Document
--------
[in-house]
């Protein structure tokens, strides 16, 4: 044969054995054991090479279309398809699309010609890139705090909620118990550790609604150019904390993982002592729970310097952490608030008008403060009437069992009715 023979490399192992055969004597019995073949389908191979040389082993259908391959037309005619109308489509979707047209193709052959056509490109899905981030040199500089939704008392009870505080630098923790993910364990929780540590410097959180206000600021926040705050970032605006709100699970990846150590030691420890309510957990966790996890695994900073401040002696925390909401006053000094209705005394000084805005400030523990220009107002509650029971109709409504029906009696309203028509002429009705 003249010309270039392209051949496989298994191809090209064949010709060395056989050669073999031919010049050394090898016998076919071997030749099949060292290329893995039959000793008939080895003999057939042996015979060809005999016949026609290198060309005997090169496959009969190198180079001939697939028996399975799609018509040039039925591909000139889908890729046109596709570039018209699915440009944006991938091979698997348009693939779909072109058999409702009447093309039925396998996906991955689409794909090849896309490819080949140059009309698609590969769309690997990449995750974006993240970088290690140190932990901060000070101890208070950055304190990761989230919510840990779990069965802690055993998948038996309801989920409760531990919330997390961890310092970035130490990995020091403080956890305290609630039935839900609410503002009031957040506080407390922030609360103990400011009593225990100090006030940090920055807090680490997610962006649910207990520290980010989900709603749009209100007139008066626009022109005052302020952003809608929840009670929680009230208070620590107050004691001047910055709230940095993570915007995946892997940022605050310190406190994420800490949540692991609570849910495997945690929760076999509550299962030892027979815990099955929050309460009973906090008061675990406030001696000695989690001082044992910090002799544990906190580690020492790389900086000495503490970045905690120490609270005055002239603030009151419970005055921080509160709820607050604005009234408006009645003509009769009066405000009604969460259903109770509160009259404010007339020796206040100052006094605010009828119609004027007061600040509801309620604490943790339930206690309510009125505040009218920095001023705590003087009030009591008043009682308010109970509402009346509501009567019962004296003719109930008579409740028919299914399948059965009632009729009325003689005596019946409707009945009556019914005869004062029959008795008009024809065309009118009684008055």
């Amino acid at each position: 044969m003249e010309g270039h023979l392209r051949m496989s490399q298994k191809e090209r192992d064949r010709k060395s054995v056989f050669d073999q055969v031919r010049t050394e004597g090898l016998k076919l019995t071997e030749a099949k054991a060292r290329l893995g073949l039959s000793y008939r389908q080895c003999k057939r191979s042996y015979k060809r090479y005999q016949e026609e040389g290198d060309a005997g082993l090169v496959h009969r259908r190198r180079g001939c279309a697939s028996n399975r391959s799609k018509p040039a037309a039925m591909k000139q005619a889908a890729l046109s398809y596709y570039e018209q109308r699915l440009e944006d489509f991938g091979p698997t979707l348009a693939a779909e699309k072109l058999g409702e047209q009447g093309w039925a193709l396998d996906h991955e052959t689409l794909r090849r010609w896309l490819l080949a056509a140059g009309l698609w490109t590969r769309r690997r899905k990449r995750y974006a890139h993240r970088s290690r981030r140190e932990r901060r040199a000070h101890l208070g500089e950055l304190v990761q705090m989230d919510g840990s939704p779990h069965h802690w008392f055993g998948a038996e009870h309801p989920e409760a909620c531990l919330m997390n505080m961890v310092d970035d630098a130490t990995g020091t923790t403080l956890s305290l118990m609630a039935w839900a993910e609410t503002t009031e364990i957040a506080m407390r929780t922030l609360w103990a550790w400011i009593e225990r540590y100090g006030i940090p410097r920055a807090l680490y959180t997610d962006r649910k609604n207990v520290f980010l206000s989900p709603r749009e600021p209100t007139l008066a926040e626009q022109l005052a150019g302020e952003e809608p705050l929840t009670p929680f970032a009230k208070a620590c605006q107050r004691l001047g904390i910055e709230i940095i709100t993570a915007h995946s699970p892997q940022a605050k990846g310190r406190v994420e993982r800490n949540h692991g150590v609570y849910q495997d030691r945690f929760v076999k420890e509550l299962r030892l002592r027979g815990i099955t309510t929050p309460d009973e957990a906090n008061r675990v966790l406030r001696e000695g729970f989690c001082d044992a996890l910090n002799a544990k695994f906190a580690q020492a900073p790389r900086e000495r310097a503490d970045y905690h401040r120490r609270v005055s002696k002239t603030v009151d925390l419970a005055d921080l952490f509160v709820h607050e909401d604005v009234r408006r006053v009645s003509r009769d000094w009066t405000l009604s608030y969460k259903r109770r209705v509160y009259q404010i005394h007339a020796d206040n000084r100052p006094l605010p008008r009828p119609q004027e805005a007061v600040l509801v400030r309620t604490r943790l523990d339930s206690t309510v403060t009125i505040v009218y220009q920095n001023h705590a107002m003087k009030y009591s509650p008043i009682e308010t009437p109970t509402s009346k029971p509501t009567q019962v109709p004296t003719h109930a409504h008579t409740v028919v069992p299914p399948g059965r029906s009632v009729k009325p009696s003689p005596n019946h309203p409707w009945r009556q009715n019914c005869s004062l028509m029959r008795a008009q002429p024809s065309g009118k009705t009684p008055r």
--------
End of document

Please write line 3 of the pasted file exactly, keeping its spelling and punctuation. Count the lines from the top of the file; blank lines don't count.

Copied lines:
């Amino acid at each position: 044969m003249e010309g270039h023979l392209r051949m496989s490399q298994k191809e090209r192992d064949r010709k060395s054995v056989f050669d073999q055969v031919r010049t050394e004597g090898l016998k076919l019995t071997e030749a099949k054991a060292r290329l893995g073949l039959s000793y008939r389908q080895c003999k057939r191979s042996y015979k060809r090479y005999q016949e026609e040389g290198d060309a005997g082993l090169v496959h009969r259908r190198r180079g001939c279309a697939s028996n399975r391959s799609k018509p040039a037309a039925m591909k000139q005619a889908a890729l046109s398809y596709y570039e018209q109308r699915l440009e944006d489509f991938g091979p698997t979707l348009a693939a779909e699309k072109l058999g409702e047209q009447g093309w039925a193709l396998d996906h991955e052959t689409l794909r090849r010609w896309l490819l080949a056509a140059g009309l698609w490109t590969r769309r690997r899905k990449r995750y974006a890139h993240r970088s290690r981030r140190e932990r901060r040199a000070h101890l208070g500089e950055l304190v990761q705090m989230d919510g840990s939704p779990h069965h802690w008392f055993g998948a038996e009870h309801p989920e409760a909620c531990l919330m997390n505080m961890v310092d970035d630098a130490t990995g020091t923790t403080l956890s305290l118990m609630a039935w839900a993910e609410t503002t009031e364990i957040a506080m407390r929780t922030l609360w103990a550790w400011i009593e225990r540590y100090g006030i940090p410097r920055a807090l680490y959180t997610d962006r649910k609604n207990v520290f980010l206000s989900p709603r749009e600021p209100t007139l008066a926040e626009q022109l005052a150019g302020e952003e809608p705050l929840t009670p929680f970032a009230k208070a620590c605006q107050r004691l001047g904390i910055e709230i940095i709100t993570a915007h995946s699970p892997q940022a605050k990846g310190r406190v994420e993982r800490n949540h692991g150590v609570y849910q495997d030691r945690f929760v076999k420890e509550l299962r030892l002592r027979g815990i099955t309510t929050p309460d009973e957990a906090n008061r675990v966790l406030r001696e000695g729970f989690c001082d044992a996890l910090n002799a544990k695994f906190a580690q020492a900073p790389r900086e000495r310097a503490d970045y905690h401040r120490r609270v005055s002696k002239t603030v009151d925390l419970a005055d921080l952490f509160v709820h607050e909401d604005v009234r408006r006053v009645s003509r009769d000094w009066t405000l009604s608030y969460k259903r109770r209705v509160y009259q404010i005394h007339a020796d206040n000084r100052p006094l605010p008008r009828p119609q004027e805005a007061v600040l509801v400030r309620t604490r943790l523990d339930s206690t309510v403060t009125i505040v009218y220009q920095n001023h705590a107002m003087k009030y009591s509650p008043i009682e308010t009437p109970t509402s009346k029971p509501t009567q019962v109709p004296t003719h109930a409504h008579t409740v028919v069992p299914p399948g059965r029906s009632v009729k009325p009696s003689p005596n019946h309203p409707w009945r009556q009715n019914c005869s004062l028509m029959r008795a008009q002429p024809s065309g009118k009705t009684p008055r």